The honor and dignity, if there can be any, goes to the Israeli athletes and to Israel itself; the shame and disgust goes to the Olympic committee. For 60 seconds, the athletes and audience and around the world, 60 seconds of silence could have been a show of triumph over terror, of honor in brotherhood and peace - instead, they will remain, 40 years late and beyond, an endless mark of shame.
I had the honor of spending an evening with the former Prime Minister. I was enthralled with his stories and life lessons, especially with his core conviction that a leader must truly believe in and be ready to defend his policies. If a leader does so, he told me, there is no need to worry about the criticism that will inevitably follow any brave decision.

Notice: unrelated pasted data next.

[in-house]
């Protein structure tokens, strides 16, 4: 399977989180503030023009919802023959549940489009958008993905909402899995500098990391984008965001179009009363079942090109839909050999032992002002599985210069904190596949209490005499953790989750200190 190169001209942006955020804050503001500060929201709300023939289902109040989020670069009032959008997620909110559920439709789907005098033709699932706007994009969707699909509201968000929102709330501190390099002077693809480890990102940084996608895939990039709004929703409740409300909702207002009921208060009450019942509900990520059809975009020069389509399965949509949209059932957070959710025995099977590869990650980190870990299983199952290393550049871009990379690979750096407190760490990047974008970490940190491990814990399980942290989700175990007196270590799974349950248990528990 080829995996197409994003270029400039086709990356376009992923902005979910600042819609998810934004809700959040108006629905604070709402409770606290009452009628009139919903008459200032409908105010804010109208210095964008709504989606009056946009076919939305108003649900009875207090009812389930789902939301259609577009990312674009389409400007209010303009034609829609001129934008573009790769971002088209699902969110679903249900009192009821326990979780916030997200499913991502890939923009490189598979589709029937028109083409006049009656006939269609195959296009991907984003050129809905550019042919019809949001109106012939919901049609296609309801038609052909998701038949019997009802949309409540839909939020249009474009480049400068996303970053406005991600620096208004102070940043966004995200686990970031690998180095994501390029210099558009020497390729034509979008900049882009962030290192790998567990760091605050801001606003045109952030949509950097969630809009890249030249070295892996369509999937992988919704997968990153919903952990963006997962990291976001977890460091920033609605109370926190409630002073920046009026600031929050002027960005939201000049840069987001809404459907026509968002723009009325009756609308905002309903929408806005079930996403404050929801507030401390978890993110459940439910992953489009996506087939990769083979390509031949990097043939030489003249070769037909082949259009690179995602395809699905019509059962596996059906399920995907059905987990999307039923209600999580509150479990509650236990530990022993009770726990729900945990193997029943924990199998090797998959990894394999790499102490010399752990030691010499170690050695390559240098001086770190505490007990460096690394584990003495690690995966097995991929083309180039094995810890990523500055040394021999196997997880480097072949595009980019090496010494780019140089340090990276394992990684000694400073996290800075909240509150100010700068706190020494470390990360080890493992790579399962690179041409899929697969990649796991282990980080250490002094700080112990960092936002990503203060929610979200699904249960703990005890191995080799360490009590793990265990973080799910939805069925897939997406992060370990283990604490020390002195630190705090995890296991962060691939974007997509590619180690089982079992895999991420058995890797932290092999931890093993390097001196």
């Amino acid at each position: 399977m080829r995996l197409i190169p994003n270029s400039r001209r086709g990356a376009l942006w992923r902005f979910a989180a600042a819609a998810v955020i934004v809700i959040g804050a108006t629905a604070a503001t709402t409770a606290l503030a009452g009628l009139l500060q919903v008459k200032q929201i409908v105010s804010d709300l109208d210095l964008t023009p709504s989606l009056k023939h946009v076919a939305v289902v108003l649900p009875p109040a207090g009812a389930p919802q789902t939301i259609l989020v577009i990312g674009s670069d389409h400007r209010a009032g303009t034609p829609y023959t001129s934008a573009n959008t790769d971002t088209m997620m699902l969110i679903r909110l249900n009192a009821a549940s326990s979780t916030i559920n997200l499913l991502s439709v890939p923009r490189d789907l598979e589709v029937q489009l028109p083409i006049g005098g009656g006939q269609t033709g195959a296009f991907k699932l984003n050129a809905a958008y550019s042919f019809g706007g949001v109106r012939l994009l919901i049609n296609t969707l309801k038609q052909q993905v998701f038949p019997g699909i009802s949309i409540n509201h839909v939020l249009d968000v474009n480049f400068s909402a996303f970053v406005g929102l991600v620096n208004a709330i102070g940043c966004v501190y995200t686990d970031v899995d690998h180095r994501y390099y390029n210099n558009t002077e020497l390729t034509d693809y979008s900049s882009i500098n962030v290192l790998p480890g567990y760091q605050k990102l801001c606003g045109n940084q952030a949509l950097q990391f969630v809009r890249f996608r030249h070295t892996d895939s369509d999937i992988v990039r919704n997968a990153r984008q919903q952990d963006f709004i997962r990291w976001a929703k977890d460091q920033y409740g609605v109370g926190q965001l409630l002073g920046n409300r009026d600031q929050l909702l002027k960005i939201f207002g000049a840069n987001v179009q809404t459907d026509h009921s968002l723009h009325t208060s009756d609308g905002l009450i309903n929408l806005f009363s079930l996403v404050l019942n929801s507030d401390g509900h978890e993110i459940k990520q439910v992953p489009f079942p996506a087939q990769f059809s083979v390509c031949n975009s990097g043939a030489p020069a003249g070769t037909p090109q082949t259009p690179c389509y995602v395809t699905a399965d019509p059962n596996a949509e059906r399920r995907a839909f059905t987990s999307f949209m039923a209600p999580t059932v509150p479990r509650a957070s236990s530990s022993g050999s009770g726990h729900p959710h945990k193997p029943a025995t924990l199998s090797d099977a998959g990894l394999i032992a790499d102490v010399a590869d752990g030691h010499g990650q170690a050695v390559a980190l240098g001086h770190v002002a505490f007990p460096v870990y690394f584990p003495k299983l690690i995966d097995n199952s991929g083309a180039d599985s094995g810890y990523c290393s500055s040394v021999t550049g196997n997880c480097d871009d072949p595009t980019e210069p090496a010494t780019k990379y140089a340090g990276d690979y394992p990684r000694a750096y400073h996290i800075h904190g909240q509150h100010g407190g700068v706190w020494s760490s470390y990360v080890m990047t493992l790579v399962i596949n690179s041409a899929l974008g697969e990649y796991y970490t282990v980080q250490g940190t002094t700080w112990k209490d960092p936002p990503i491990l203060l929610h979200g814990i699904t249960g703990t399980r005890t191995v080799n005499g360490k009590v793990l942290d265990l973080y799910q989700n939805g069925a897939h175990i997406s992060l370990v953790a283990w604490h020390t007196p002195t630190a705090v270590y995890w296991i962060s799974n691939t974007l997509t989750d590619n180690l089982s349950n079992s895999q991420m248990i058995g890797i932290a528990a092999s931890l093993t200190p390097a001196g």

Absurd, isn’t it - Israel should take a loan to support an organization that officially considers Jews the offspring of apes and pigs and venerates ‘heroes’ like Samir Kuntar and Dalal Mughrabi whose heroism consisted of murdering Jewish children?
There I was, in dire gloom, cart frozen well distant from the cash register. I was sorely aggrieved. Until I remembered a flash of soul-searching during my flight when I promised I would try to improve my grumpiness a bit and seek alleged silver linings even in dismal circumstances. What could I do save give my commitment the old college try.
A short response to Tzvi Fishman's (“Felafel on Rye”) recent blog posts on America and Jewish identity.
When Free Speech Collides with Hate Speech, Truth is the Remedy.